New Zealand filmmaker Jane Campion’s films are known for their eroticism and sensuality, both in subject matter and in the way she uses the lens. 1993’s The Piano, a 3-time Academy Award winning film (Best Actress in a Leading Role – Holly Hunter; Best Actress in a Supporting Role – Anna Paquin; Best Writing, Screenplay Written Directly for the Screen – Jane Campion), arguably epitomized this. A dark, sexy, soulful, contemplative piece full of the sensuous and the pure with gorgeous cinematography that used light, shadow, and color to evoke mood, plus the minimalist score by composer Michael Nyman, The Piano was and is a triumph any director would be happy to boast over.
The story follows the mute woman Ada (Holly Hunter) who is sent by her father to New Zealand along with her young daughter (Anna Paquin) for an arranged marriage to a wealthy landowner with her belongings, including her prized piano. Upon arrival, her brutish new husband (Sam Neil) leaves her piano on the beach, and Ada is distraught. The piano is not only an instrument to her, it is the only way she can release her emotions. Shortly thereafter, Ada finds herself being lusted after by one of her husband’s unkempt workers, George Baines (Harvey Keitel), who bargains for the piano as a rouse to get Ada to his house under the pretense that he wants piano lessons. What George really wants are sexual favors from Ada, promising to give her back the piano if she complies. This leads to a surprising and lustful affair that finds Ada finally releasing the passions pent up inside her, much to her violent husband’s dismay, since he cannot get her to open up to him at all.
The Piano is beautiful on all accounts. An emotional and challenging film that earned a young Anna Paquin (True Blood) an academy award for her sassy portrayal as Ada’s inquisitive young daughter. Campion’s eye for the dramatic is unmatched in The Piano. From Ada’s emotional outbursts on the piano (kudos to Nyman for capturing the moods so effortlessly with a minimalist take based in obvious allusions to the folk of the British Isles) and the almost surreal visuals of the sea, the beach, and Ada and George’s sexual encounters, this is sheer brilliance from beginning to end.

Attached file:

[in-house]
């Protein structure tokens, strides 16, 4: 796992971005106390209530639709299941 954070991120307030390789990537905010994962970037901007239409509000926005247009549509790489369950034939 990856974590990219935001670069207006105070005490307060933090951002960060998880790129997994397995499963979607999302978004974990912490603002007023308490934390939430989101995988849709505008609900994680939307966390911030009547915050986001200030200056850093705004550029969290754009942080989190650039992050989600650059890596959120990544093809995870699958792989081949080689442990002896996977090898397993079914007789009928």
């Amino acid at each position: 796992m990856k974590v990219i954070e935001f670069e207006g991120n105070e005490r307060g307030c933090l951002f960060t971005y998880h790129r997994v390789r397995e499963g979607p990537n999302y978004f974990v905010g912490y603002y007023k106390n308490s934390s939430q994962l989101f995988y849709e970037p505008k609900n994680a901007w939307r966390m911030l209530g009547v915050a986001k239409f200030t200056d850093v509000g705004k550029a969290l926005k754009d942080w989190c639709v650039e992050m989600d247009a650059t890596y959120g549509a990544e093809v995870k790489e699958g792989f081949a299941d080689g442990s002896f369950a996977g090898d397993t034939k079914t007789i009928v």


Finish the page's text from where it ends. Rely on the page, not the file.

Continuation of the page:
There aren’t really too many good things to say about this AVC transfer of The Piano. From the start it has an undefined grain structure that often looks a bit noisy. Throughout the film it suffers from black crush and flesh tones are inconsistent.There are a few spots on extreme closeups where it looks really good, clean, and somewhat detailed, but it can’t overcome the inherent softness and lack of high frequency information in the presumably old master.
A solid lossless DTS-HD Master Audio 2.0 stereo (48kHz/24-bit) soundtrack is provided that has a good sense of dynamics and stereo spacing as well as clean dialogue. The melodic, minimalist score by Michael Nyman is presented rather well in a natural sounding soundscape with piano, specifically, not displaying any odd tonalities.
Only the original theatrical trailer (1.33:1; upscaled HD) is provided.
The Definitive Word
This Blu-ray transfer may not be absolutely reference, but it would be foolish to pass up such an excellent film nonetheless as it will still offer a significant step up over DVD and be a great addition to any film library. Highly recommended.
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